|EECS 311: Red-Black Trees||
Red-black trees are binary search trees. Like AVL trees, we keep a little extra bookkeeping information on each node, but very little -- just one bit, in fact. If this bit is on, we say that the node has a red link to its parent. If it's off, the node has a black link to its parent.
Maintaining a red-black tree as new nodes are added primarily involves recoloring and rotation, as follows:
There are four cases where rotations have to occur:
Note that the parent link colors of n1 and n2 have flipped.
Note that the second rotation here is exactly the same as in the previous case. n1 and n3 flip their parent link colors.
There are 3 things you have to verify about this and any algorithm:
The first two can be handled inductively, by showing that every step preserves the properties of binary search trees. Therefore, if the tree starts correctly, it will stay correct.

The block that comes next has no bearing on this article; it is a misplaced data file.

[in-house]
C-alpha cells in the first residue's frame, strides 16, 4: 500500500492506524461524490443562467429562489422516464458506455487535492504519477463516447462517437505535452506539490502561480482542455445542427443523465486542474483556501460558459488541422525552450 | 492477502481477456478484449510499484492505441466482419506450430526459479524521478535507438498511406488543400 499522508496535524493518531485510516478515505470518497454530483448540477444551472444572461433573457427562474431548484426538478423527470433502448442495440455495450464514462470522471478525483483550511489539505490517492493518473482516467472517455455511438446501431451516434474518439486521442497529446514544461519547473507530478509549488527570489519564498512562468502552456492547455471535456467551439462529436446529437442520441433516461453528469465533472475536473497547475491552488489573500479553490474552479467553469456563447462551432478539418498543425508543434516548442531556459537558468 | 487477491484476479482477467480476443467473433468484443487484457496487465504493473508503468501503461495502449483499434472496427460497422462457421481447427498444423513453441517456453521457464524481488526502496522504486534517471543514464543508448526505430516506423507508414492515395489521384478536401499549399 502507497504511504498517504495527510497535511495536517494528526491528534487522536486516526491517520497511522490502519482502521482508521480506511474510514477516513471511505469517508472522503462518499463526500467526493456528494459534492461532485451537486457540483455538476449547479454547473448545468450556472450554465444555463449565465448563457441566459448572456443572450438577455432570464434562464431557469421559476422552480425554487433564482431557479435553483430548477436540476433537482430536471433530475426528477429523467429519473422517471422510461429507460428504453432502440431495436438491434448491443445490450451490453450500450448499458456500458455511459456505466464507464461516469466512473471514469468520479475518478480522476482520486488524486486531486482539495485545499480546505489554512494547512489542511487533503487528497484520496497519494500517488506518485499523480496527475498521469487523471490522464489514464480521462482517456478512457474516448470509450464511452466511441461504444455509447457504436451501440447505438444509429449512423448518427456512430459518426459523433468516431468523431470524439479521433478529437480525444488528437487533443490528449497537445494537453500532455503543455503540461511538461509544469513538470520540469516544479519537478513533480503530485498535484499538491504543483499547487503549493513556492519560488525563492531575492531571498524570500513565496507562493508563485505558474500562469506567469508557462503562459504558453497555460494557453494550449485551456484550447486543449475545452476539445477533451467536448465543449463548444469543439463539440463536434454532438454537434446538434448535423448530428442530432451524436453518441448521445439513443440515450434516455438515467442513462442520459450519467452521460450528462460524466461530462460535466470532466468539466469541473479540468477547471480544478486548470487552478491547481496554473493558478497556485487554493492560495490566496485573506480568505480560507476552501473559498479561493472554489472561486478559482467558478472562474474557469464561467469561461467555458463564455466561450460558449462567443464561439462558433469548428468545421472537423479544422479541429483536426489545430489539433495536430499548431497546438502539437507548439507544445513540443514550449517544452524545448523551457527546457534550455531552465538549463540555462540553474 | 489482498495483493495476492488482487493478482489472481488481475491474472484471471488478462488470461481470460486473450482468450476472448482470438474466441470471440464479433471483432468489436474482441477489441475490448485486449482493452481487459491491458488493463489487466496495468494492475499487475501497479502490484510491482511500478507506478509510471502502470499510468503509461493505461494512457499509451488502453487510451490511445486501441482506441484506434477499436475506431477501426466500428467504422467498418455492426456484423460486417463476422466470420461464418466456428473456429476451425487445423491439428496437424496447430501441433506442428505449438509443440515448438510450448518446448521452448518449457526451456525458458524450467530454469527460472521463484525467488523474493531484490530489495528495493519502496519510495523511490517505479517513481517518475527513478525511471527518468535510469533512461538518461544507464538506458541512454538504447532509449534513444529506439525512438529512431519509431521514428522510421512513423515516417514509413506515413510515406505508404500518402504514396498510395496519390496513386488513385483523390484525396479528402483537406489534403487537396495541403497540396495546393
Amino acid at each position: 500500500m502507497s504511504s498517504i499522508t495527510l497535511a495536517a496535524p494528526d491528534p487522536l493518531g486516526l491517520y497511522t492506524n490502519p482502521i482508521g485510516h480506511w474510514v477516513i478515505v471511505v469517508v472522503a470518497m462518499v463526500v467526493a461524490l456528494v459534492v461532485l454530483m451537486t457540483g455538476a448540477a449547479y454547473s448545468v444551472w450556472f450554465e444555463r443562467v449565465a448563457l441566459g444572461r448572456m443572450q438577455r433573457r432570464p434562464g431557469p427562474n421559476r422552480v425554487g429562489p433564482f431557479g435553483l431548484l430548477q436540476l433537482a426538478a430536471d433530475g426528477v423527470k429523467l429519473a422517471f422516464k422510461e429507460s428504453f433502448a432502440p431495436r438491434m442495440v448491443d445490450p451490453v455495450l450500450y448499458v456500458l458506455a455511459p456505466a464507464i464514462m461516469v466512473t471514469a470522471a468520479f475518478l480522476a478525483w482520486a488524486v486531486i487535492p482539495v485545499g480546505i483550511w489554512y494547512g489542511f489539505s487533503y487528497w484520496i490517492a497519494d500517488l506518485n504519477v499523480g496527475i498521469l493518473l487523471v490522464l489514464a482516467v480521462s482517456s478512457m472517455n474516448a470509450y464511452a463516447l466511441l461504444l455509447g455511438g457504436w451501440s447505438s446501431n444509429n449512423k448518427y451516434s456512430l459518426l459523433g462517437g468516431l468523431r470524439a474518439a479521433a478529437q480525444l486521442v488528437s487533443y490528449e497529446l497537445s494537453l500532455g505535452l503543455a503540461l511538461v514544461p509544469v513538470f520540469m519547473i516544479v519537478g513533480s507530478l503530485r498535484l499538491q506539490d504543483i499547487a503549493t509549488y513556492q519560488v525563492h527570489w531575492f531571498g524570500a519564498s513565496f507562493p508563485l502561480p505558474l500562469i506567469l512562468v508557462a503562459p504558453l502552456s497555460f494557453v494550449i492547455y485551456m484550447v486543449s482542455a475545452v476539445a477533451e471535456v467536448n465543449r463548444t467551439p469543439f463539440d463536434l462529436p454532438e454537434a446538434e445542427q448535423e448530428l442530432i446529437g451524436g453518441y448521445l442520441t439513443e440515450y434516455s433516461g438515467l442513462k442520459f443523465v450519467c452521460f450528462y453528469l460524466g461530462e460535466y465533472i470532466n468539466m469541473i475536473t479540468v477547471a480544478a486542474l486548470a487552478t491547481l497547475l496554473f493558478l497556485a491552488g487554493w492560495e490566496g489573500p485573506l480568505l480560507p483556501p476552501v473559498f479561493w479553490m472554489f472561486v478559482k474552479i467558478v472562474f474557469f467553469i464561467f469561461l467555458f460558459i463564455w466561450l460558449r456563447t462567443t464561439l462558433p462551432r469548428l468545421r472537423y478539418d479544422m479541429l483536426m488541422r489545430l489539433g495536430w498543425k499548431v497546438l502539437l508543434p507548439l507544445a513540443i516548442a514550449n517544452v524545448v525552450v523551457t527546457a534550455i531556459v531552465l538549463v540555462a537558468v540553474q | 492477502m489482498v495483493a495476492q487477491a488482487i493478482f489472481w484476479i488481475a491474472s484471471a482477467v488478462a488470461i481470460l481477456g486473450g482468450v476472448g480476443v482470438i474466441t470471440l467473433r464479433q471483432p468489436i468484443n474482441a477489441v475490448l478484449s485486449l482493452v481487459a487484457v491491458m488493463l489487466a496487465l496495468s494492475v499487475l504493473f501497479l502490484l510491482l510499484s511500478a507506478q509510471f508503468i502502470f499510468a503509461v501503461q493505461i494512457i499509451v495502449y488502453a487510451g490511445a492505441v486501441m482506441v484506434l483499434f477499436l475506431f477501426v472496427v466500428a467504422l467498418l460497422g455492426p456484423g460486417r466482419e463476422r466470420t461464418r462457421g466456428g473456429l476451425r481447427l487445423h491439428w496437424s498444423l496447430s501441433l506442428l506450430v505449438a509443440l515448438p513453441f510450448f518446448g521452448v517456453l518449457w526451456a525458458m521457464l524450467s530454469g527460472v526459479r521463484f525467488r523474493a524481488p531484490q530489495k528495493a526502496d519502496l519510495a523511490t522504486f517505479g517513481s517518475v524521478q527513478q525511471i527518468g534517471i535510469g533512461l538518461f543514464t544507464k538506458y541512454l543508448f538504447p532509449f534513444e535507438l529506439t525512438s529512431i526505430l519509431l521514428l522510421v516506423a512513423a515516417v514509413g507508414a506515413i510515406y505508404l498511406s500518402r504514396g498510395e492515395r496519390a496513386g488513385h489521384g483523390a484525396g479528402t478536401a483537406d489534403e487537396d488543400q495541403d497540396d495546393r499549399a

An upper bound on the complexity can be found by noting two invariant properties that the above algorithm maintains:
From these two properties, it follows that the paths are always O(log n) long.
There's an interactive Java animation that shows the operation of red-black trees at http://reptar.uta.edu/NOTES5311/REDBLACK/RedBlack.html. Note that:
A good way to understand how red-black trees work is to play with this simulation until you can always correctly predict what it's going to do when you hit the "Next" button.
Implementation of red-black trees for insertion is mostly a matter of carefully handling all the rotations. If your tree nodes do not have links to their parents, then, while your code descends the tree, it needs to pass along as parameters the most recent 4 nodes in the path from root to leaf, i.e., a node, its parent, its grandparent, and its great-grandparent.
Deletion is more complex, though still O(log N).
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